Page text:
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Small Business Uncertainty Index reaches highest level since 2020

The Uncertainty Index rose nine points to 85, the highest reading since November 2020.

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The national NFIB Small Business Optimism Index reached the highest reading of the year in May at 90.5, a 0.8-point increase but still the 29th month below the historical average of 98.  

The Uncertainty Index rose nine points to 85, the highest reading since November 2020. Twenty-two percent of owners reported that inflation was their single most important problem in operating their business, unchanged from April and the top business problem among owners. 

“The small business sector is responsible for the production of over 40 percent of GDP and employment, a crucial portion of the economy,” said NFIB Chief Economist Bill Dunkelberg. “But for 29 consecutive months, small business owners have expressed historically low optimism and their views about future business conditions are at the worst levels seen in 50 years. Small business owners need relief as inflation has not eased much on Main Street.” 

State-specific data is unavailable, but NFIB State Director Rosemary Elebash said, “Running a small business is never easy, but it’s especially tough with inflation pushing up costs and forcing consumers to watch their spending. Making the federal Small Business Deduction permanent would help give Main Street businesses a little more economic certainty by ensuring their taxes won’t increase overnight.” Unless Congress takes action, the 20 percent deduction will expire in 2025.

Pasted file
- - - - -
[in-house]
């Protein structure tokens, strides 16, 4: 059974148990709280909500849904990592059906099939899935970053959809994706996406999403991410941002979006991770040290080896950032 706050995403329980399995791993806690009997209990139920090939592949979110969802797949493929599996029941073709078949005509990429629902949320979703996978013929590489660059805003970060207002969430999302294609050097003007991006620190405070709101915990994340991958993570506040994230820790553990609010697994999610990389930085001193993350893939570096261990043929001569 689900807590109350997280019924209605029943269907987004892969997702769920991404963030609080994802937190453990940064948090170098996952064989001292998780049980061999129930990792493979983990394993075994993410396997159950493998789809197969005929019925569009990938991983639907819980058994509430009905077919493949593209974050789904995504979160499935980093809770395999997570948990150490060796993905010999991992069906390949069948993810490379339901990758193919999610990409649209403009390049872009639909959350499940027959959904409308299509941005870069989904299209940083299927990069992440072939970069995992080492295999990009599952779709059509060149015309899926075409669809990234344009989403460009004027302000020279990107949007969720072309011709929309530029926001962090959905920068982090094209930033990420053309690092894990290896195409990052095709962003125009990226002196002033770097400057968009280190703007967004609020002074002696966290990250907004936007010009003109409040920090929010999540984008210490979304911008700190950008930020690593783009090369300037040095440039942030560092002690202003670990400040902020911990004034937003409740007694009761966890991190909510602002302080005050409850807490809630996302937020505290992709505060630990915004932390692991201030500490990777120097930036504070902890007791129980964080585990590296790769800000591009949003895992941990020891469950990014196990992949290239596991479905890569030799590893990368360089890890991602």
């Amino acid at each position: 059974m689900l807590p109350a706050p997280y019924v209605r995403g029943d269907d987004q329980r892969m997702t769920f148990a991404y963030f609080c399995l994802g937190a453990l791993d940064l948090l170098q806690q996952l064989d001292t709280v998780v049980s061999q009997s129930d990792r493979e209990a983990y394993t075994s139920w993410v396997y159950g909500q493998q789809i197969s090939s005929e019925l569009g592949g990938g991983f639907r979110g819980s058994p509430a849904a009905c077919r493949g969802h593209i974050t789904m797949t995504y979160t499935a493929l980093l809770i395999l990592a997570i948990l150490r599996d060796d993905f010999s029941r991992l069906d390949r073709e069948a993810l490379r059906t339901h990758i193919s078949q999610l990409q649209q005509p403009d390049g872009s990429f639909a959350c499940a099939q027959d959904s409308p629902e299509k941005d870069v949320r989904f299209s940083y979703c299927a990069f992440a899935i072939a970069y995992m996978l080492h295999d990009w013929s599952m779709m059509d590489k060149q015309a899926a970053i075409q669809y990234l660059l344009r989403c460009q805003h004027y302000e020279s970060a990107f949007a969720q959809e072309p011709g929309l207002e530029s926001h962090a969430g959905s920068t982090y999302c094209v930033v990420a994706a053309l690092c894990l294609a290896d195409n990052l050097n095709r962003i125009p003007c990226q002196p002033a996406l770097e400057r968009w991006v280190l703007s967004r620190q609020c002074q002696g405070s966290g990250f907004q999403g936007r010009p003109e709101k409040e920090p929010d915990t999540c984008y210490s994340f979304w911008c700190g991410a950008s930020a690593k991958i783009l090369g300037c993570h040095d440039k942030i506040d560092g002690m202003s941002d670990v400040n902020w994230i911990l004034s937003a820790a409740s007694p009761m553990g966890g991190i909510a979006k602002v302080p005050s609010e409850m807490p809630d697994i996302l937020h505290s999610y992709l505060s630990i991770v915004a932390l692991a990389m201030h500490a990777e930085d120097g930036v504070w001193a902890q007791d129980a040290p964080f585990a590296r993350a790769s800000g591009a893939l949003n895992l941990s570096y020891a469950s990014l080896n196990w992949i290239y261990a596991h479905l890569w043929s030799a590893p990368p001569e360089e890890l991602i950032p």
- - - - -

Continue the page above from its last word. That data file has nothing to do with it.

Key findings of the national survey include: 

  • A net negative 8 percent (seasonally adjusted) of owners viewed current inventory stocks as “too low” in May, down four points from April and the lowest reading since October 1981.  
  • Owners’ plans to hire rose three points in May to a seasonally adjusted net 15 percent, the highest reading of the year. 
  • Seasonally adjusted, a net 28 percent plan price hikes in May, up two points from April. 
  • Six percent of owners reported that financing was their top business problem in May, up two points from April. The last time financing as a top business problem was this high was in June 2010. 

As reported in NFIB’s monthly jobs report, a seasonally adjusted net 18 percent plan to raise compensation in the next three months, down three points from April and the lowest reading since March 2021. Forty-two percent (seasonally adjusted) of all owners reported job openings they could not fill in the current period.  

Fifty-eight percent of owners reported capital outlays in the last six months, up two points from April. Of those making expenditures, 40 percent reported spending on new equipment, 25 percent acquired vehicles, and 16 percent improved or expanded facilities. Eleven percent spent money on new fixtures and furniture and 6 percent acquired new buildings or land for expansion. Twenty-three percent (seasonally adjusted) plan capital outlays in the next six months, up one point from April. 

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A net negative 14 percent of all owners (seasonally adjusted) reported higher nominal sales in the past three months. A net percent of owners expecting higher real sales volumes fell one point to a net negative 13 percent (seasonally adjusted).